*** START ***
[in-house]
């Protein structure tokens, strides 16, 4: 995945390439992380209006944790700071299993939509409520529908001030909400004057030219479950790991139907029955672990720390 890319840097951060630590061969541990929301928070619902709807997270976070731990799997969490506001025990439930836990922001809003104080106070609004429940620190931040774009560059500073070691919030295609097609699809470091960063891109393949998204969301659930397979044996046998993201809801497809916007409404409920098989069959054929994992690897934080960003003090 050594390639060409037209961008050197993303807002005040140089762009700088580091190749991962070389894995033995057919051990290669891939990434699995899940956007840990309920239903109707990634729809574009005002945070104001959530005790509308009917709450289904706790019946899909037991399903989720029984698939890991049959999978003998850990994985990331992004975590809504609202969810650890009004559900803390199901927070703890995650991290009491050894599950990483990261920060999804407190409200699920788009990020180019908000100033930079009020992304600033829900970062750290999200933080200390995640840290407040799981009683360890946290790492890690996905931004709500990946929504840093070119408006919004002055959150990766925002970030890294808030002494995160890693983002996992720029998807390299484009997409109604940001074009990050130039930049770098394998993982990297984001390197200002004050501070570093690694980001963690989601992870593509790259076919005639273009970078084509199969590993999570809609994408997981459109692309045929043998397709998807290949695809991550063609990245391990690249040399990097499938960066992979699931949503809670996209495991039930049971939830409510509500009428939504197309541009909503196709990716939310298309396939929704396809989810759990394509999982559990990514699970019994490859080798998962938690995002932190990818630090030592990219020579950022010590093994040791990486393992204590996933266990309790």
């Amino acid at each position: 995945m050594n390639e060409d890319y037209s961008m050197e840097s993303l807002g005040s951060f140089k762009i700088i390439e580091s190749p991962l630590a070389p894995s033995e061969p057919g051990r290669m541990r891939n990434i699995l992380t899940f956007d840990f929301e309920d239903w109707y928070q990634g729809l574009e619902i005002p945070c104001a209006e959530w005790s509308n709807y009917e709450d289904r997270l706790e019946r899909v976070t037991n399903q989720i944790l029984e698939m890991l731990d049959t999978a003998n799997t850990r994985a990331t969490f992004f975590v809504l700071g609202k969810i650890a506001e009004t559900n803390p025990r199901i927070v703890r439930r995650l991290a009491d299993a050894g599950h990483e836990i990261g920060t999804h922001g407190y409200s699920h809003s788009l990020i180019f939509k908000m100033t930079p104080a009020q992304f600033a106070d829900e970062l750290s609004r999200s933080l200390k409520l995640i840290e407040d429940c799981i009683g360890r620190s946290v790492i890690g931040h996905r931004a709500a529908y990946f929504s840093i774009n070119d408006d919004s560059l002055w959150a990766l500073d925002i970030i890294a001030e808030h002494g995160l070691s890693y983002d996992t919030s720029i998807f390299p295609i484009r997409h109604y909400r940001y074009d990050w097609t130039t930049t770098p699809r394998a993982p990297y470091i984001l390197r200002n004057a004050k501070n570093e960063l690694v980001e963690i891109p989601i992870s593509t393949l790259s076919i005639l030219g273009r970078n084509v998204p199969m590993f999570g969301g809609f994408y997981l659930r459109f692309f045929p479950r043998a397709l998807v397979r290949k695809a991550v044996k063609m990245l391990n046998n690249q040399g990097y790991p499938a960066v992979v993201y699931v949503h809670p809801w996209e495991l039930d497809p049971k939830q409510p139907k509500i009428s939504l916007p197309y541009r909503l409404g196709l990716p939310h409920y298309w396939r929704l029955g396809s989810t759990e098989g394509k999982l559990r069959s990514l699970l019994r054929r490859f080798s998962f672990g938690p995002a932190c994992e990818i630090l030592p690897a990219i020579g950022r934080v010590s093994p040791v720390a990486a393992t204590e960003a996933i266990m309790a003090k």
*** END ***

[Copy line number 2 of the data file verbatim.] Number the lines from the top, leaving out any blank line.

């Protein structure tokens, strides 16, 4: 995945390439992380209006944790700071299993939509409520529908001030909400004057030219479950790991139907029955672990720390 890319840097951060630590061969541990929301928070619902709807997270976070731990799997969490506001025990439930836990922001809003104080106070609004429940620190931040774009560059500073070691919030295609097609699809470091960063891109393949998204969301659930397979044996046998993201809801497809916007409404409920098989069959054929994992690897934080960003003090 050594390639060409037209961008050197993303807002005040140089762009700088580091190749991962070389894995033995057919051990290669891939990434699995899940956007840990309920239903109707990634729809574009005002945070104001959530005790509308009917709450289904706790019946899909037991399903989720029984698939890991049959999978003998850990994985990331992004975590809504609202969810650890009004559900803390199901927070703890995650991290009491050894599950990483990261920060999804407190409200699920788009990020180019908000100033930079009020992304600033829900970062750290999200933080200390995640840290407040799981009683360890946290790492890690996905931004709500990946929504840093070119408006919004002055959150990766925002970030890294808030002494995160890693983002996992720029998807390299484009997409109604940001074009990050130039930049770098394998993982990297984001390197200002004050501070570093690694980001963690989601992870593509790259076919005639273009970078084509199969590993999570809609994408997981459109692309045929043998397709998807290949695809991550063609990245391990690249040399990097499938960066992979699931949503809670996209495991039930049971939830409510509500009428939504197309541009909503196709990716939310298309396939929704396809989810759990394509999982559990990514699970019994490859080798998962938690995002932190990818630090030592990219020579950022010590093994040791990486393992204590996933266990309790």